The Most Unlikely Champion Comes up a Winner

By Aaron Brown –

This year’s Masters champion has never taken a lesson, has no swing coach, and hits a pink driver off the tee.

“All I can say is this is awesome,” said new father Bubba Watson in an interview with ESPN. “Winning the green jacket is great — I can pay for all the diapers I’m going to have to get.”

Penn Manor golfers were impressed with Watson’s win.

“Fellow lefty, been a fan since I watched him play in 2007. Awesome to see him finally win a major after coming close before,” said Mark Dano, junior golfer at Penn Manor.

“He is a mismatched golfer, but a perfect fit for winning,” said Will Welsh, senior golfer at Penn Manor.

To most, Watson looks nothing like a typical golfer. He stands at a whopping 6′ 3″ and has long wavy hair, but now there’s no mistaking the fact that Watson can rule the course.

New Masters champion, Bubba Watson, puts on the traditional green jacket. Photo by Getty Images.

The 2012 Masters win is Watson’s first major of his career.

Every Masters champion has their “shot heard round the world.” Watson’s shot was his second shot on the second playoff hole. His drive ended up in the pines on the right, which created a very hard, almost impossible shot.

Watson saw a gap that many other players would not have seen. He stepped up to the ball and put a 40-yard hook on the ball that ended up on the green.

“My caddie has always called it Bubba golf,” Watson said, according to Bloomberg, of his untraditional style of play after receiving the ceremonial winner’s green jacket yesterday at Augusta National Golf Club in Augusta, Georgia. “That’s why we play the game of golf, to pull off the amazing shot.”

“Where I stood from when the ball came out, it looked like a curve ball going to the right,” Louis Oosthuizen, Watson’s playing partner on Sunday, marveled in the same ESPN article. “An unbelievable shot. That shot definitely won him the tournament. To see the shots that he takes on, shots I don’t really see or I would ever hit, it’s very entertaining to play with him.”

Anyone who watched any of Watson’s tee shots, might have noticed his pink driver.

The driver is part of a year-long campaign sponsored by Ping. Every time Bubba drives the ball over 300 yards, Ping will donate $300 dollars to his charity. At $300 per drive for his first 300 drives over 300 yards — that’s a lot of 300s — Watson stands to rack up $90,000 for his foundation, just for doing what he always does.

When most pros pull out a fairway wood or long iron, Watson pulls out his lovely pink driver. When most pros play by the philosophy of “play it safe,” Watson plays by the philosophy of “grip it and rip it.”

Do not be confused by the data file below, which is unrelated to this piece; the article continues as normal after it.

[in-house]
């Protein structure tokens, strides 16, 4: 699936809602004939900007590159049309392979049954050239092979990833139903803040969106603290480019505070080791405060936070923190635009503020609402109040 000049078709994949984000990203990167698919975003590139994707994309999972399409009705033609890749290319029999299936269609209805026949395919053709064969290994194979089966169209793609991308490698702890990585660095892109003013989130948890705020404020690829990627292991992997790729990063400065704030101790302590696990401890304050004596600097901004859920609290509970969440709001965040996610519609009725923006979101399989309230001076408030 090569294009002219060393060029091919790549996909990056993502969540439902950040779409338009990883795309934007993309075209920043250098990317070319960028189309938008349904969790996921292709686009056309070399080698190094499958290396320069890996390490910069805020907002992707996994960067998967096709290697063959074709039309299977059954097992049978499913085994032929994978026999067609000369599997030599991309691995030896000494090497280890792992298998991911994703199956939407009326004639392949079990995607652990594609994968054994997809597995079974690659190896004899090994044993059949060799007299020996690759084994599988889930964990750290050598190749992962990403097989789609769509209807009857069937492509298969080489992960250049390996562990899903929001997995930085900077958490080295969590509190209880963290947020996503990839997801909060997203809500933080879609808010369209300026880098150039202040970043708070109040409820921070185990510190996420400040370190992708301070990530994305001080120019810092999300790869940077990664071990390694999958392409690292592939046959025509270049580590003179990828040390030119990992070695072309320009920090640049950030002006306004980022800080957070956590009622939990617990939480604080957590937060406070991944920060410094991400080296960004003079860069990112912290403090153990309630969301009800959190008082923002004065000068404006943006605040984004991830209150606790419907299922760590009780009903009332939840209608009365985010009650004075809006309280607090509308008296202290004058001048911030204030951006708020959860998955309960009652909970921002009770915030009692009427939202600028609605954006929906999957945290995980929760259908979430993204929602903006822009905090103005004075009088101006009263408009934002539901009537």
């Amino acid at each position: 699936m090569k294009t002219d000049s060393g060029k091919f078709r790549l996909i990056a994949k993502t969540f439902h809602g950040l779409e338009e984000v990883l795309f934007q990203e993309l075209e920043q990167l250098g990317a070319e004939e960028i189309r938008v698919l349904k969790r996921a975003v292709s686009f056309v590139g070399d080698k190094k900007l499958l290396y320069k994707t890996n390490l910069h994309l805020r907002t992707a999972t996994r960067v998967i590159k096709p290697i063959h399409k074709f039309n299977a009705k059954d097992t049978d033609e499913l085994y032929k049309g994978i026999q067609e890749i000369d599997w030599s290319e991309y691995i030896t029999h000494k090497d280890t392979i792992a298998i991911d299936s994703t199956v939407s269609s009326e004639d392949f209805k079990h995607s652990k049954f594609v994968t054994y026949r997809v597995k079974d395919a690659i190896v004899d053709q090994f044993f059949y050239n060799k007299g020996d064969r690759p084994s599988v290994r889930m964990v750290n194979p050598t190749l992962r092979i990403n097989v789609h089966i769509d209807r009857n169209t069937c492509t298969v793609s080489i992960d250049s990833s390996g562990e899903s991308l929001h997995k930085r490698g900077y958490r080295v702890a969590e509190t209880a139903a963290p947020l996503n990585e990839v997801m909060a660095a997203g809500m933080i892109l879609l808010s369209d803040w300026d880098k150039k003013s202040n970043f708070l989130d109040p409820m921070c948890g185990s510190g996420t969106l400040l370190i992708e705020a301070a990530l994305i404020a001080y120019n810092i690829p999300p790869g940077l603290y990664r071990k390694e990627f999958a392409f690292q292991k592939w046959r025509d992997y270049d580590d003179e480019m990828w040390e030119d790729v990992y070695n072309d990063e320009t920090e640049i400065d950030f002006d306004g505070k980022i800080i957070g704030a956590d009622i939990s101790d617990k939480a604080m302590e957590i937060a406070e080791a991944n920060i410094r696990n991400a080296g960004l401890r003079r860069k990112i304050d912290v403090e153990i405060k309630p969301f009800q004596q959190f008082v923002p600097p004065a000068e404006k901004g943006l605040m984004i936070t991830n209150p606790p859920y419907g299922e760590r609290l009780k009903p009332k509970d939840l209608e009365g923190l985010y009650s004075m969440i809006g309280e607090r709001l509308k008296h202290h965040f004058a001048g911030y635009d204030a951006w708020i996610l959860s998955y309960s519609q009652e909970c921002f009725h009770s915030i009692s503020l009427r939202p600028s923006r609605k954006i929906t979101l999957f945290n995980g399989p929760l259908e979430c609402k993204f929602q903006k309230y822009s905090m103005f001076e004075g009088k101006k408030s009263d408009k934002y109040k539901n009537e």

“He has unbelievably long distance and has a great swing for never taking a lesson,” says Welsh.

Watson’s family life has had its ups and downs as well.

Watson’s wife, Angie, told him on their first date that she would not be able to have children.

His father died just after the Ryder Cup in 2010, from throat cancer.

Bubba Watson showing his emotions in his mothers arms. Photo by The Associated Press.

He admitted fighting himself throughout the day on Sunday, battling his mind as it wandered elsewhere. He thought about his father, his wife and son. He wasn’t fighting back bad swing thoughts or anything about his game, he said. Instead, his mind wandered to his family, far away from Augusta.

Watson and his wife are now parents after adopting a 0ne-month-old boy, named Caleb, two weeks ago.

Watson was very emotional, for many reasons, on the 10th hole green after sinking his putt to win. His mother was the first onto the green and Watson wrapped his arms tightly around her and cried some more.

“After he won, he didn’t go crazy celebrating,” said Dano. “He embraced his mom and cried. Those are the types of things that are inspiring.”

Watson is the perfect man to win this year’s Masters because he loves the game of golf almost as much as he loves his wife and son.

“I don’t play the sport for fame. I don’t try to win tournaments for fame,” Watson said. “I don’t do any of that. It’s just me. I’m just Bubba. I goof around. I joke around.”

“Golf isn’t about having the most skill or the best swing,” said Dano. “It’s being able to keep your head in it and just score well enough so that at the end of the tournament you have a chance to win. You’re going to hit poor shots, but Bubba had the ability to never play himself out of the tournament early on. On Sunday, he was in contention, made something happen, and walked away a winner.”